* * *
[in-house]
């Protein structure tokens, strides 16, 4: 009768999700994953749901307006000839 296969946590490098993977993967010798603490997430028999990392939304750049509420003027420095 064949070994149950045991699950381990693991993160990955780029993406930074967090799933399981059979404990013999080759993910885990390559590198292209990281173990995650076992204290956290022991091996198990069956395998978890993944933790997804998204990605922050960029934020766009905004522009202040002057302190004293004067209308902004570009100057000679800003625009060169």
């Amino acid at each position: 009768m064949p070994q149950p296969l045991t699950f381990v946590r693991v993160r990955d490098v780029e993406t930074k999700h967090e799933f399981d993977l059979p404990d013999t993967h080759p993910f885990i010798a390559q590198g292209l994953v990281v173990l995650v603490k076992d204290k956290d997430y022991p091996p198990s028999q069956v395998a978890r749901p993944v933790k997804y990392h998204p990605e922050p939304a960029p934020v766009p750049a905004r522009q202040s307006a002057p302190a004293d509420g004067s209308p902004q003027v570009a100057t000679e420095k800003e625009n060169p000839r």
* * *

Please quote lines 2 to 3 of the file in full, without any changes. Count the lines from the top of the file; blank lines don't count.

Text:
């Protein structure tokens, strides 16, 4: 009768999700994953749901307006000839 296969946590490098993977993967010798603490997430028999990392939304750049509420003027420095 064949070994149950045991699950381990693991993160990955780029993406930074967090799933399981059979404990013999080759993910885990390559590198292209990281173990995650076992204290956290022991091996198990069956395998978890993944933790997804998204990605922050960029934020766009905004522009202040002057302190004293004067209308902004570009100057000679800003625009060169």
């Amino acid at each position: 009768m064949p070994q149950p296969l045991t699950f381990v946590r693991v993160r990955d490098v780029e993406t930074k999700h967090e799933f399981d993977l059979p404990d013999t993967h080759p993910f885990i010798a390559q590198g292209l994953v990281v173990l995650v603490k076992d204290k956290d997430y022991p091996p198990s028999q069956v395998a978890r749901p993944v933790k997804y990392h998204p990605e922050p939304a960029p934020v766009p750049a905004r522009q202040s307006a002057p302190a004293d509420g004067s209308p902004q003027v570009a100057t000679e420095k800003e625009n060169p000839r």